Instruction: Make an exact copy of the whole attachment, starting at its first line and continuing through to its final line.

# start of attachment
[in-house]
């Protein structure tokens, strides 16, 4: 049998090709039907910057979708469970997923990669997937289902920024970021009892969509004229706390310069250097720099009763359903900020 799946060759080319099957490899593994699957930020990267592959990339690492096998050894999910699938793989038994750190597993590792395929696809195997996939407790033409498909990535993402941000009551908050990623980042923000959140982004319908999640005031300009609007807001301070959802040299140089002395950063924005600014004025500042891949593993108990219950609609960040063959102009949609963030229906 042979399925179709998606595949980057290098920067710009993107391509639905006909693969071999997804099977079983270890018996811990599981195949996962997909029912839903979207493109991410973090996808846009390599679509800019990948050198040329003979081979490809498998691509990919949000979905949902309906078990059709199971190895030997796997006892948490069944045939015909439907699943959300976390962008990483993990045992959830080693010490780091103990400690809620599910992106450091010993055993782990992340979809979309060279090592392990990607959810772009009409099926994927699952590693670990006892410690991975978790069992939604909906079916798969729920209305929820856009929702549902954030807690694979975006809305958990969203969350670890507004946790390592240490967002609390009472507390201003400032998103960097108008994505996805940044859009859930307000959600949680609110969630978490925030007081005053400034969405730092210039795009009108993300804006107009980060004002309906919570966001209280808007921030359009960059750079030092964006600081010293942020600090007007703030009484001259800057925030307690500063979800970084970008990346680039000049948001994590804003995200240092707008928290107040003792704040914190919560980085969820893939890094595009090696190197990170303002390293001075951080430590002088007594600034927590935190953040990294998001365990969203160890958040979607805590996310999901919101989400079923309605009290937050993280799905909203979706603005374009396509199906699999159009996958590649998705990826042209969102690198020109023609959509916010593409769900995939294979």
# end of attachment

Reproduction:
[in-house]
């Protein structure tokens, strides 16, 4: 049998090709039907910057979708469970997923990669997937289902920024970021009892969509004229706390310069250097720099009763359903900020 799946060759080319099957490899593994699957930020990267592959990339690492096998050894999910699938793989038994750190597993590792395929696809195997996939407790033409498909990535993402941000009551908050990623980042923000959140982004319908999640005031300009609007807001301070959802040299140089002395950063924005600014004025500042891949593993108990219950609609960040063959102009949609963030229906 042979399925179709998606595949980057290098920067710009993107391509639905006909693969071999997804099977079983270890018996811990599981195949996962997909029912839903979207493109991410973090996808846009390599679509800019990948050198040329003979081979490809498998691509990919949000979905949902309906078990059709199971190895030997796997006892948490069944045939015909439907699943959300976390962008990483993990045992959830080693010490780091103990400690809620599910992106450091010993055993782990992340979809979309060279090592392990990607959810772009009409099926994927699952590693670990006892410690991975978790069992939604909906079916798969729920209305929820856009929702549902954030807690694979975006809305958990969203969350670890507004946790390592240490967002609390009472507390201003400032998103960097108008994505996805940044859009859930307000959600949680609110969630978490925030007081005053400034969405730092210039795009009108993300804006107009980060004002309906919570966001209280808007921030359009960059750079030092964006600081010293942020600090007007703030009484001259800057925030307690500063979800970084970008990346680039000049948001994590804003995200240092707008928290107040003792704040914190919560980085969820893939890094595009090696190197990170303002390293001075951080430590002088007594600034927590935190953040990294998001365990969203160890958040979607805590996310999901919101989400079923309605009290937050993280799905909203979706603005374009396509199906699999159009996958590649998705990826042209969102690198020109023609959509916010593409769900995939294979």